5. Normal People by Sally Rooney from Most Recent Additions to My TBR (Jan 2019) I still haven’t seen the hulu series (I know, I know, I’m getting to it!) but I really enjoyed the book, with one small caveat: quotation marks. I know that writers have reasons for not including them some times, but there are also reasons that they exist in the first place! It makes for a much smoother reading experience if I don’t have to constantly figure out if something is or isn’t dialogue. But I don’t want to make it seems like I didn’t like the book, because I did!
7. Roar by Cecilia Ahern from Most Recent Additions to My TBR– This one was a disappointment. I like most of Ahern’s novels, but this collection of short fiction didn’t really work for me. I like a couple of stories, but that’s it. Apparently my opinion is the minority though, it got great reviews and it’s going to be made into an Apple+ series.
8. The Tiger Catcher by Paullina Simons from Spring 2019 TBR – Simons is another author with whom I’ve had mixed experiences. This book got mixed reviews, so my expectations were low, which may be why I enjoyed it as much as I did. It’s the beginning of a trilogy, so I’m looking forward to reading the rest.
9. Time After Time by Lisa Grunwald from Spring 2019 TBR – I felt like I should have liked this historical fiction with touches of fantasy. But the story didn’t really go anywhere, so this was a book where it was sort of important to like one of the two main characters. I didn’t like either of them very much.
But I feel like I did a list like this pretty recently (OK so it was 2 years ago, but how creative can you get with the topic really?). So I decided to do a Tag Tuesday instead. This tag was created by @jamishelves and I first discovered it on @zeezeewithbooks. I decided on this one because my home is slowly being taken over by books I want to read but haven’t gotten around to yet. Everything here has been living on my shelves for a long, long time…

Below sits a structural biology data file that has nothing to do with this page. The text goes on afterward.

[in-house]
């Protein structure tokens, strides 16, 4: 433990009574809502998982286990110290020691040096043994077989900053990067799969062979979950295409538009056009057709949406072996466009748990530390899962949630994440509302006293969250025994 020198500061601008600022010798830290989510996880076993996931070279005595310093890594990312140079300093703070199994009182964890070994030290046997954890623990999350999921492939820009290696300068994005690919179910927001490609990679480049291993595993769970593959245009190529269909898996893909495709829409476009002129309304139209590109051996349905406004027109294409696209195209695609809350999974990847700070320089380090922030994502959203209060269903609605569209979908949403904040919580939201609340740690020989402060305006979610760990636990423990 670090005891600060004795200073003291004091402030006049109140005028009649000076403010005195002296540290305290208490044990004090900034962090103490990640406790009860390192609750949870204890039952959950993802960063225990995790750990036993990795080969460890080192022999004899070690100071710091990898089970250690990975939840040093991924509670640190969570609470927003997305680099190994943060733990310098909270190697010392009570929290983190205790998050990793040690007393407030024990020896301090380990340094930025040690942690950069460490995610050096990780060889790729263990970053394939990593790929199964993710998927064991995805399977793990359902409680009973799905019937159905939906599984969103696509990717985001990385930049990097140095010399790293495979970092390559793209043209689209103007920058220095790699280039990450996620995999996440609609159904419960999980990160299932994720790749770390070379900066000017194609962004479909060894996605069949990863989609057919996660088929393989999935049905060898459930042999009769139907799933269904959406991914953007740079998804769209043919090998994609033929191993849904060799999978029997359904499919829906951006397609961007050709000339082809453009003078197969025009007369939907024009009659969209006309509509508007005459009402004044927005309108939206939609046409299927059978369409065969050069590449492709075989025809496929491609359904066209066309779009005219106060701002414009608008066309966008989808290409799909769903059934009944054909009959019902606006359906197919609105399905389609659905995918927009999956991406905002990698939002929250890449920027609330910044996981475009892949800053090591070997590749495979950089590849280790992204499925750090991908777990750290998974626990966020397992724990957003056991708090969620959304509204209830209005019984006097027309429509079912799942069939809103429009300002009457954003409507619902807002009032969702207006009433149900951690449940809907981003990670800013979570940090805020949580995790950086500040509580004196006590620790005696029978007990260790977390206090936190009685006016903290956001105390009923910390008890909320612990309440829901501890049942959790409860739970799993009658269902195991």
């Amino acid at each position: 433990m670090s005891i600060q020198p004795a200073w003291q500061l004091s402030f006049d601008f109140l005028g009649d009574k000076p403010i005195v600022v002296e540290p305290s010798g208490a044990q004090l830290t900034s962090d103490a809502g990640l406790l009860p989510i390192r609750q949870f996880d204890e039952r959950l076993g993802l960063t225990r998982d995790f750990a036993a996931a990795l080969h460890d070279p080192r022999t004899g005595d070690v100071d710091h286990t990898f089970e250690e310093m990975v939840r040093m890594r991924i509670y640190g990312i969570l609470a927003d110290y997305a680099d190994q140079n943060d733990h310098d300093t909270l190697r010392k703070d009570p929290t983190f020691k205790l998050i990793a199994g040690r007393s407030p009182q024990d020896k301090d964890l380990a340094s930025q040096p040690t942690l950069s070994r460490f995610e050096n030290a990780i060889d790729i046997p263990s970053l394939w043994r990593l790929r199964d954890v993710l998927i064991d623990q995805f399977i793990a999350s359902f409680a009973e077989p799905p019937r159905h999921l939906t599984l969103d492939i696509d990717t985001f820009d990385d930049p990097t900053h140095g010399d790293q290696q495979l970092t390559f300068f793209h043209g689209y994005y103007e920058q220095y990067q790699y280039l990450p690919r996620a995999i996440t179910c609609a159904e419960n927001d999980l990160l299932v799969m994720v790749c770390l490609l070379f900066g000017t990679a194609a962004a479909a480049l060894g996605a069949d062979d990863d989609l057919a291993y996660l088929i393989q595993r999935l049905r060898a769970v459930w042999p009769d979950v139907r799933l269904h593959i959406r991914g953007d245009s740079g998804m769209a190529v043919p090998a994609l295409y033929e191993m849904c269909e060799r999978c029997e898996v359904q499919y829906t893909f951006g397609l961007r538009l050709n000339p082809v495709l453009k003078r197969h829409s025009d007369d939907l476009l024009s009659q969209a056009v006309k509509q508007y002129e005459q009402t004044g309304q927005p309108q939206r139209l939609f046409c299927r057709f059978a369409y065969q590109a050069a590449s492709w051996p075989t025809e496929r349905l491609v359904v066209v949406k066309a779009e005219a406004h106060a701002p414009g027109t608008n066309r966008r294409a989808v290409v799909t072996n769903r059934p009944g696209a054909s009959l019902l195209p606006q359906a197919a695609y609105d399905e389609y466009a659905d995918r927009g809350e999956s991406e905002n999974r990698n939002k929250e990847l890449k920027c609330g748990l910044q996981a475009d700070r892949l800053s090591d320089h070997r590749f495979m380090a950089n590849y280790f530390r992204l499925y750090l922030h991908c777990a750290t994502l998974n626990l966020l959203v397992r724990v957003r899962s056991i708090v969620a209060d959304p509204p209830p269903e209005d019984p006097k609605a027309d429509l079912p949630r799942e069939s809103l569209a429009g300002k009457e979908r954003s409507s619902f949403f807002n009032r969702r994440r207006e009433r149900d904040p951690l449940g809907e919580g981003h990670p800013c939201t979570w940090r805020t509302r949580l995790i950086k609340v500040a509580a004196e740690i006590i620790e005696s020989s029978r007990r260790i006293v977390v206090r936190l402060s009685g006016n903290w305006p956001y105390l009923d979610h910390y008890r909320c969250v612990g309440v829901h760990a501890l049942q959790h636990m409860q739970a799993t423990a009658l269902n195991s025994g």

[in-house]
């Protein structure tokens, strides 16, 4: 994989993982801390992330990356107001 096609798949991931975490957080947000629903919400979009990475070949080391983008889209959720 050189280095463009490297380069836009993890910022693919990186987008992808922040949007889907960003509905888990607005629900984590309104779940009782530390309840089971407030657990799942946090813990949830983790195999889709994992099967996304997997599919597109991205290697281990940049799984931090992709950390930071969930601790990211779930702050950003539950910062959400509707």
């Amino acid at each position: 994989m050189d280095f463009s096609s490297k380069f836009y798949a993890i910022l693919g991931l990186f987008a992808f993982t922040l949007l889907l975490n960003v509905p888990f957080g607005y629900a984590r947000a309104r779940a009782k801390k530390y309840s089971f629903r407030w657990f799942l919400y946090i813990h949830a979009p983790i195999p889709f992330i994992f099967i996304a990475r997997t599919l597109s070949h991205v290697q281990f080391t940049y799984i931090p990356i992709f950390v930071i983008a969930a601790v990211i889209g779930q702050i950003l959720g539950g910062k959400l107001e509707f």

A BOOK YOU FEEL THE NEED TO READ BECAUSE EVERYBODY TALKS ABOUT IT
Actually I don’t think I have anything on mu TBR shelf that I feel like I have to read for that reason. I cheated and used my kindle for this one. I’m going with Mexican Gothic by Silvia Moreno-Garcia. I keep meaning to read it, but putting it aside and reading something else instead, for one reason or another. I really, really want to read this one though, because I’ve heard great things about it.
A BOOK THAT’S REALLY LONG
I have a few really long ones on the shelf (they tend to be put off for the longest because I know they’re a big investment in terms of time) I think the longest book on my unread shelf is Wise Man’s Fear by Patrick Rothfuss (1007 pages). I enjoyed its predecessor, The Name of the Wind, but it’s hard to dive into a book this long. Plus who knows if/when book three will come out. I’d hate to get invested more in the series and then just be waiting, and waiting, and waiting…
A BOOK YOU OWN/HAD ON YOUR TBR FOR TOO LONG
I picked up Kristin Lavransdatter Part I: The Bridal Wreath about ten years ago at a library sale, because I’d heard that this three part novel was a great read. But before I started reading, I learned that the translation that I had wasn’t the preferred one (the consensus seems to be that the Penguin Classics edition is the best), and I wasn’t sure if I should give the one I had a shot or go straight for the preferred translation. So I put it off until I decided. And now it’s been a decade.
A BOOK THAT WAS “REQUIRED” READING (E.G., SCHOOL TEXT, REALLY POPULAR CLASSIC — SOMETHING YOU FEEL OBLIGATED TO READ)
Pilgrim at Tinker Creek by Annie Dillard is a book I got for two reasons. One is that it was on some list I saw, somewhere, of books every writer should read (or something along those lines). Two is that I want to appreciate nature more. I feel like I’m very caught up in the human world, and I like the idea of slowing down, meditating and philosophizing on the natural world. But while that idea appeals to me, it seems like it might be a slog to read through.
A BOOK THAT INTIMIDATES YOU